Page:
Financial market indexes are nearly a century old, and their role has evolved over time. Initially, indices were used as an information tool, primarily as a means of gauging business conditions and market sentiment. In the last few decades, indices have assumed a central place in the investment business, both as a means of benchmarking investors’ performance and as the basis for index-based fund management.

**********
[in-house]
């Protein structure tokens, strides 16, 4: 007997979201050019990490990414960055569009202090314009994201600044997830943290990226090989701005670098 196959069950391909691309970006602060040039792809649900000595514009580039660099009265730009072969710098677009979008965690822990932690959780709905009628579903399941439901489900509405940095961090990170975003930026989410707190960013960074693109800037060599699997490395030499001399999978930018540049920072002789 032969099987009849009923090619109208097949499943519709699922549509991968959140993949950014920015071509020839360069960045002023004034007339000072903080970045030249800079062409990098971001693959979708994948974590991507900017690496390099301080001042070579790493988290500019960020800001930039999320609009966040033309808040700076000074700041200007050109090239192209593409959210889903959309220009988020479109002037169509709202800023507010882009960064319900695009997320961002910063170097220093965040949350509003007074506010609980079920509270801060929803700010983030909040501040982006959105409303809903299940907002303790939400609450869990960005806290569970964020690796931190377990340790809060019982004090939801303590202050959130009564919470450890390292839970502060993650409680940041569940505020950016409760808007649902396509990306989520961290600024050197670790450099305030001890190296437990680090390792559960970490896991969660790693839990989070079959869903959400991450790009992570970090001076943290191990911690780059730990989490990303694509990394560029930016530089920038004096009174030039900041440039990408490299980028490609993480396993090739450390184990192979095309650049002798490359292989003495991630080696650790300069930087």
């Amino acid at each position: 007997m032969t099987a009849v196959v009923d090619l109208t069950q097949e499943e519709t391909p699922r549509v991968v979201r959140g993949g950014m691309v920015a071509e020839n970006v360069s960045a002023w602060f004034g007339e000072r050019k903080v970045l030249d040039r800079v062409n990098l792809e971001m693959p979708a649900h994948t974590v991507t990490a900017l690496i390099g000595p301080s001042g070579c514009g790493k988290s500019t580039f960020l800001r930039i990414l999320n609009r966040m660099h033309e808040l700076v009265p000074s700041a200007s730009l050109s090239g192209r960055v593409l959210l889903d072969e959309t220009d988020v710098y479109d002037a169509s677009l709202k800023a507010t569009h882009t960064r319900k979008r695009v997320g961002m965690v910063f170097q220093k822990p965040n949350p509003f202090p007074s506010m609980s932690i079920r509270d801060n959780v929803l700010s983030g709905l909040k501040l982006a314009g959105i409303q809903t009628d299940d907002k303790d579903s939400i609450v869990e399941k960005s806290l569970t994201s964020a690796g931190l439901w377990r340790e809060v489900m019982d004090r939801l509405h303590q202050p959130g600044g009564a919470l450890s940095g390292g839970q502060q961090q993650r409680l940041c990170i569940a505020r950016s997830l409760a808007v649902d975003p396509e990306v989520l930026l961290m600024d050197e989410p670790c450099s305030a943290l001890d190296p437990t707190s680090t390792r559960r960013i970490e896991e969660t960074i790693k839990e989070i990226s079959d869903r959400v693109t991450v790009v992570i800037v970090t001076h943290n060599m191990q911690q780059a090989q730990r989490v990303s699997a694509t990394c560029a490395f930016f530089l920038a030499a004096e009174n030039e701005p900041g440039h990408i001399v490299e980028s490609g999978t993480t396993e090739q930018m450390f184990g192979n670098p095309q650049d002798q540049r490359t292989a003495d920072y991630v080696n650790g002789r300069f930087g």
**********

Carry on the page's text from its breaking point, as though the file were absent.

In their role as benchmarks, the leading indices now play a vital role in the global capital markets. For example, around $10.7trn of assets - including over two-thirds of active US equity institutional assets - are benchmarked to the Russell US indices. Despite the variety of index choices now available to professional and retail investors, there are some design standards that any market-leading benchmark should follow. In particular, we believe that three important principles help define a good benchmark: objectivity, modularity and reliability.

In this paper we provide a series of examples to illustrate what those principles mean in the context of benchmark construction, and why they matter.